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Matěj, Erasmus in Orléans

15 may 2024 Community
Seen 8 times

“Studying in France isn't just about academics; it's a transformative journey that broadens horizons and fosters lifelong connections.” Matěj Velat, Erasmus student at Orléans University

Matěj Velat studied civil and geo-environmental engineering at the local Polytechnical department of the Université d’Orléans for the 2022 winter semester.


  • Why did you choose to study in France?

I've always had a deep affection for France. I wanted to improve my language skills, to learn more about this country I have only visited shortly on holidays before and to immerse myself in the local culture. Indeed, I had some basic knowledge of French from high school, but I had already forgotten most of what I had learned due to a lack of practice. I thought I would quickly pick up French, but I soon realized it was much more challenging than expected.


  • What was your first reaction when you arrived in France?


There was a mix of excitement and apprehension. Upon reaching my accommodation, I quickly realized that my level in French wouldn't be good enough for everyday interactions. Being an extroverted person, the prospect of engaging with locals excited me, but the initial language barrier posed a daunting challenge.


  • Did you encounter any difficulties when you arrived in France? 


The initial week presented some challenges, particularly concerning my accommodation. Arriving before the end of August, I was first told you couldn’t book a university dorm room before September 1st. Therefore, I had to make arrangements to find a place for me to live in for my first two days. I realized afterwards that the whole situation was due to a misunderstanding between the university staff and myself and that it was indeed possible for me to have access to a dorm room earlier than I did.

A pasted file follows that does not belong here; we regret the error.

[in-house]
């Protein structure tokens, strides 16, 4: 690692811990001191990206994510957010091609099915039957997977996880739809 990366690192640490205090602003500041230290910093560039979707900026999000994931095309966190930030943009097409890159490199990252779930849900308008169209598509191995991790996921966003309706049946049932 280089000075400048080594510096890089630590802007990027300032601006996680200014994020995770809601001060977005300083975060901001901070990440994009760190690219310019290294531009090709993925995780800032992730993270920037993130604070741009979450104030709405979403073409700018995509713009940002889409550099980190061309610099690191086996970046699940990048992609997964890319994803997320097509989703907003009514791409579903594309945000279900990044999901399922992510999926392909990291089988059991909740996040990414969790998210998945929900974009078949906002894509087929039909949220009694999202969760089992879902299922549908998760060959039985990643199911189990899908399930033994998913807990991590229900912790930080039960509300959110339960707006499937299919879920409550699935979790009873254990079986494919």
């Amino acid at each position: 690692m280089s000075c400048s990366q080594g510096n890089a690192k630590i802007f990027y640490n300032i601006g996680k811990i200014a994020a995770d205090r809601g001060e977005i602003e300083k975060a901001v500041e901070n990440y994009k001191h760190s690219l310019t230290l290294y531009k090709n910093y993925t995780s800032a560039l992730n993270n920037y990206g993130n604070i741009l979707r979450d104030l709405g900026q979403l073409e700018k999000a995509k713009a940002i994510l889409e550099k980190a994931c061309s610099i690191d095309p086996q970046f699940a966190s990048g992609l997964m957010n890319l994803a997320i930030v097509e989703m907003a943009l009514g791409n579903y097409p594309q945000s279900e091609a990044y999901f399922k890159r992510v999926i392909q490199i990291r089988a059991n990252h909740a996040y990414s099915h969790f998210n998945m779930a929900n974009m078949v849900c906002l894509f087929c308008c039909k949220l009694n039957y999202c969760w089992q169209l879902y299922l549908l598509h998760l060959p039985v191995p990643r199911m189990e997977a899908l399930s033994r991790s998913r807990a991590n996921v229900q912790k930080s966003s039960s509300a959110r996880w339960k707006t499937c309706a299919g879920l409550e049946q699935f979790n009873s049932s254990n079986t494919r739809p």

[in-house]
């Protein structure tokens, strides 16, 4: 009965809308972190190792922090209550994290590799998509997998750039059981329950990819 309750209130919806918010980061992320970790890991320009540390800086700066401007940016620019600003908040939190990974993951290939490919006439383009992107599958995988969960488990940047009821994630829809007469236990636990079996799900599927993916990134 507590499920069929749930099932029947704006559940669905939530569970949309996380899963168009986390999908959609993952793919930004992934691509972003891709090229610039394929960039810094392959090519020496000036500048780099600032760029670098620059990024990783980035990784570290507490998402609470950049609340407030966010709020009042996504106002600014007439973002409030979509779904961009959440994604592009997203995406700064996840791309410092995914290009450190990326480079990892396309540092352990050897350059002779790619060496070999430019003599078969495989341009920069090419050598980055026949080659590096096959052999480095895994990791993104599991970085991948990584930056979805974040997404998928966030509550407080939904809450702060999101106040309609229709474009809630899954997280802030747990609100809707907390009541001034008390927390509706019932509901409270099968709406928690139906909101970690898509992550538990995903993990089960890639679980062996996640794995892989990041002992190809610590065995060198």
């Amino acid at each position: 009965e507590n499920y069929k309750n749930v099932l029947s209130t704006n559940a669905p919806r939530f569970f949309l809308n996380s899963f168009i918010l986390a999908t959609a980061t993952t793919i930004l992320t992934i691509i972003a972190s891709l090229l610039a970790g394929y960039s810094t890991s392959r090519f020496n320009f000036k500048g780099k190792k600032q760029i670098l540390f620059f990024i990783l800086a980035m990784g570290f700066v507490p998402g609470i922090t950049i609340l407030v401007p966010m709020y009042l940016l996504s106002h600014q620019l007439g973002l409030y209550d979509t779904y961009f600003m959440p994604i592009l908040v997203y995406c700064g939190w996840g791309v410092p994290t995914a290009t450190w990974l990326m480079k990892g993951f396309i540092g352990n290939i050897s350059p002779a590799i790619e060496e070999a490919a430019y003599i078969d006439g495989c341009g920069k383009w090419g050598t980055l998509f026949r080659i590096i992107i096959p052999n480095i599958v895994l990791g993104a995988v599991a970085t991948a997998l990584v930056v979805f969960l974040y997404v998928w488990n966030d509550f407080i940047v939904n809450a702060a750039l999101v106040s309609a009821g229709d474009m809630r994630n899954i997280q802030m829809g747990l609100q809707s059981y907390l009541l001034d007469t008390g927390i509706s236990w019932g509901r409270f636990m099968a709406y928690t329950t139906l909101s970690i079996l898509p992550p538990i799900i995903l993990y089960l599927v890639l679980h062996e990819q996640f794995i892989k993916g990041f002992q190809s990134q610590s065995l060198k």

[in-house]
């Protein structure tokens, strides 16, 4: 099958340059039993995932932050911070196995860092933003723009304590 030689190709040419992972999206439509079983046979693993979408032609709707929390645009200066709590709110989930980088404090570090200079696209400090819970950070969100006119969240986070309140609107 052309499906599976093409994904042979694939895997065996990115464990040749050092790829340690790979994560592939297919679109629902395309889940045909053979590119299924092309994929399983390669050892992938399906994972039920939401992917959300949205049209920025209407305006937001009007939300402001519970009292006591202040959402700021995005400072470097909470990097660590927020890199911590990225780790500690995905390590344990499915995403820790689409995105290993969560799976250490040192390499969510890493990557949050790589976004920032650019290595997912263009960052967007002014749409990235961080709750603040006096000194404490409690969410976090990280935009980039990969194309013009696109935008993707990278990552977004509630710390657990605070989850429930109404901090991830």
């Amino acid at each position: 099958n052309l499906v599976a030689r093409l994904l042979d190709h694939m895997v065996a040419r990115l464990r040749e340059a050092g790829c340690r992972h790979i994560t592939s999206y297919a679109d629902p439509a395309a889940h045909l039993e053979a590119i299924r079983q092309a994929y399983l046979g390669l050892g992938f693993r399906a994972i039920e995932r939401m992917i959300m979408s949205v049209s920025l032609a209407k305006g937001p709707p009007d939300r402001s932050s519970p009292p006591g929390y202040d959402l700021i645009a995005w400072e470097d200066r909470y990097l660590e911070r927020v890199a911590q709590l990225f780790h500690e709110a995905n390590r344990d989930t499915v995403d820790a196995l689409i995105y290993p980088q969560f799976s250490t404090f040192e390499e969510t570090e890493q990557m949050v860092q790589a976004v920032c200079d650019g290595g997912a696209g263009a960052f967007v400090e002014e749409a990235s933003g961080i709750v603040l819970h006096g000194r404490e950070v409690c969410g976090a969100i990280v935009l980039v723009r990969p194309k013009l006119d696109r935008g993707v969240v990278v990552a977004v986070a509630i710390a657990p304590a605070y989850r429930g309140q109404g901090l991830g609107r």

• How did you finance your mobility to France?


My mobility to France was financed through an Erasmus+ grant, supplemented by approximately €200 from my faculty, and supplemented further by around €1000 from my personal savings.


  • What have you gained from studying in France? 


Academically, I discovered that the educational systems in Central Europe and in France weren’t as different as I thought. One thing that surprised me a lot was my first lecture of the semester. I was used to it being on the students’ health and safety, but in Orléans it was a lecture on sexual harassment, racism and cultural tolerance. At the end of it, we all had to sign an agreement to the rules of the lecture. I was also pleasantly surprised by the university's support in facilitating job placements for students. Personally, I gained invaluable insights into the diverse cultures and perspectives of people from around the world, fostering a greater sense of global camaraderie.


  • In your opinion, what are the advantages of studying in France?


For me, the foremost advantage lies in the unparalleled opportunity to immerse oneself in the French language. My level improved exponentially during my time in Orléans. Additionally, the prospect of forging new connections with people from diverse backgrounds is a great advantage.


  • According to you, what is the most important advantage and the most important drawback of Orléans?


The greatest advantage of Orléans lies in its pure beauty and serene ambiance. Unlike bustling tourist hubs like in Paris, Orléans exudes tranquillity and safety, fostering a more relaxed environment. However, its notable drawback is the distance between the university campus and the city centre. Despite the availability of public transportation, the peripheral location poses some inconvenience.


  • What is your best memory of this experience?


It's difficult to pinpoint a single memory, but one that stands out is a trip to Tours I did with some friends. One of them graciously invited us to spend a weekend in his hometown, giving us an authentic glimpse into local life.


  • What advice would you give to future Czech students in France?


I would encourage them not to let fear deter them from seizing this opportunity. The apprehension of change, cultural differences, and temporary separation from friends and family may seem daunting, but these challenges pale in comparison to the enriching experiences and personal growth that studying abroad in France offers. Even if it prolongs their studies, the value of the experience far outweighs the temporary extension.



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